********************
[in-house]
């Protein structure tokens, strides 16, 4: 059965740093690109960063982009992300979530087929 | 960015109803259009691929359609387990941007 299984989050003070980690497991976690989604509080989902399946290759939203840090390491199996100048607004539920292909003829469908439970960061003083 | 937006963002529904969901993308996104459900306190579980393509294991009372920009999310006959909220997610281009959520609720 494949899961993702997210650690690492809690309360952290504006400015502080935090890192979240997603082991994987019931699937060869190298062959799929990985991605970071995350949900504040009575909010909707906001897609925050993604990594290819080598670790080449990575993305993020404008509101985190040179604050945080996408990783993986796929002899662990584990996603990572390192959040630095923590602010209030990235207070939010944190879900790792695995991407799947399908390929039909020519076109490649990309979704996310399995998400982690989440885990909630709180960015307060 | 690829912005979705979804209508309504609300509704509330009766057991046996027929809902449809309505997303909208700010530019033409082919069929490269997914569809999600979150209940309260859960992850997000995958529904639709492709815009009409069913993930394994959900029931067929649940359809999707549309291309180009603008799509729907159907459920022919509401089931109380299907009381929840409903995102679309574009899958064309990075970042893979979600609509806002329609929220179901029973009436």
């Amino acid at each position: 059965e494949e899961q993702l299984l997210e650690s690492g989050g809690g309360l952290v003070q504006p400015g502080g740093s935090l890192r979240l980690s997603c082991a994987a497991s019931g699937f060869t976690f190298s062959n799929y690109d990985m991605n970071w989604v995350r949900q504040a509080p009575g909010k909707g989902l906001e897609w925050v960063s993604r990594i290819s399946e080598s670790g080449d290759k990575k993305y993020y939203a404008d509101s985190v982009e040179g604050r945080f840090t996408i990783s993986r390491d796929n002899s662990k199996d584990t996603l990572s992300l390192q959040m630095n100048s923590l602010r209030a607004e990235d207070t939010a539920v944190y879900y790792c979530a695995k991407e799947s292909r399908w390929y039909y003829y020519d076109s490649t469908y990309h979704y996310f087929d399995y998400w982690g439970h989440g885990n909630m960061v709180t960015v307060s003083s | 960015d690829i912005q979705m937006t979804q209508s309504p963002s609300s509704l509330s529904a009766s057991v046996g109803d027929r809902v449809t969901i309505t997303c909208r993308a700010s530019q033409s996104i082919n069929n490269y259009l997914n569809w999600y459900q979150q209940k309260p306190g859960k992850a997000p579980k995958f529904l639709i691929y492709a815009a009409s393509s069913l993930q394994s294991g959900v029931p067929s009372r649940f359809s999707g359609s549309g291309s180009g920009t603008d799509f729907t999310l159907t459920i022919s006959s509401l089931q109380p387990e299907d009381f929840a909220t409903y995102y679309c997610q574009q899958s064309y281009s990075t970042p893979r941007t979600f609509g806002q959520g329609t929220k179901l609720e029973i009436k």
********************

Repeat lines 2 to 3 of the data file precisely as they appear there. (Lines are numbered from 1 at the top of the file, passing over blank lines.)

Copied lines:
């Protein structure tokens, strides 16, 4: 059965740093690109960063982009992300979530087929 | 960015109803259009691929359609387990941007 299984989050003070980690497991976690989604509080989902399946290759939203840090390491199996100048607004539920292909003829469908439970960061003083 | 937006963002529904969901993308996104459900306190579980393509294991009372920009999310006959909220997610281009959520609720 494949899961993702997210650690690492809690309360952290504006400015502080935090890192979240997603082991994987019931699937060869190298062959799929990985991605970071995350949900504040009575909010909707906001897609925050993604990594290819080598670790080449990575993305993020404008509101985190040179604050945080996408990783993986796929002899662990584990996603990572390192959040630095923590602010209030990235207070939010944190879900790792695995991407799947399908390929039909020519076109490649990309979704996310399995998400982690989440885990909630709180960015307060 | 690829912005979705979804209508309504609300509704509330009766057991046996027929809902449809309505997303909208700010530019033409082919069929490269997914569809999600979150209940309260859960992850997000995958529904639709492709815009009409069913993930394994959900029931067929649940359809999707549309291309180009603008799509729907159907459920022919509401089931109380299907009381929840409903995102679309574009899958064309990075970042893979979600609509806002329609929220179901029973009436």
């Amino acid at each position: 059965e494949e899961q993702l299984l997210e650690s690492g989050g809690g309360l952290v003070q504006p400015g502080g740093s935090l890192r979240l980690s997603c082991a994987a497991s019931g699937f060869t976690f190298s062959n799929y690109d990985m991605n970071w989604v995350r949900q504040a509080p009575g909010k909707g989902l906001e897609w925050v960063s993604r990594i290819s399946e080598s670790g080449d290759k990575k993305y993020y939203a404008d509101s985190v982009e040179g604050r945080f840090t996408i990783s993986r390491d796929n002899s662990k199996d584990t996603l990572s992300l390192q959040m630095n100048s923590l602010r209030a607004e990235d207070t939010a539920v944190y879900y790792c979530a695995k991407e799947s292909r399908w390929y039909y003829y020519d076109s490649t469908y990309h979704y996310f087929d399995y998400w982690g439970h989440g885990n909630m960061v709180t960015v307060s003083s | 960015d690829i912005q979705m937006t979804q209508s309504p963002s609300s509704l509330s529904a009766s057991v046996g109803d027929r809902v449809t969901i309505t997303c909208r993308a700010s530019q033409s996104i082919n069929n490269y259009l997914n569809w999600y459900q979150q209940k309260p306190g859960k992850a997000p579980k995958f529904l639709i691929y492709a815009a009409s393509s069913l993930q394994s294991g959900v029931p067929s009372r649940f359809s999707g359609s549309g291309s180009g920009t603008d799509f729907t999310l159907t459920i022919s006959s509401l089931q109380p387990e299907d009381f929840a909220t409903y995102y679309c997610q574009q899958s064309y281009s990075t970042p893979r941007t979600f609509g806002q959520g329609t929220k179901l609720e029973i009436k």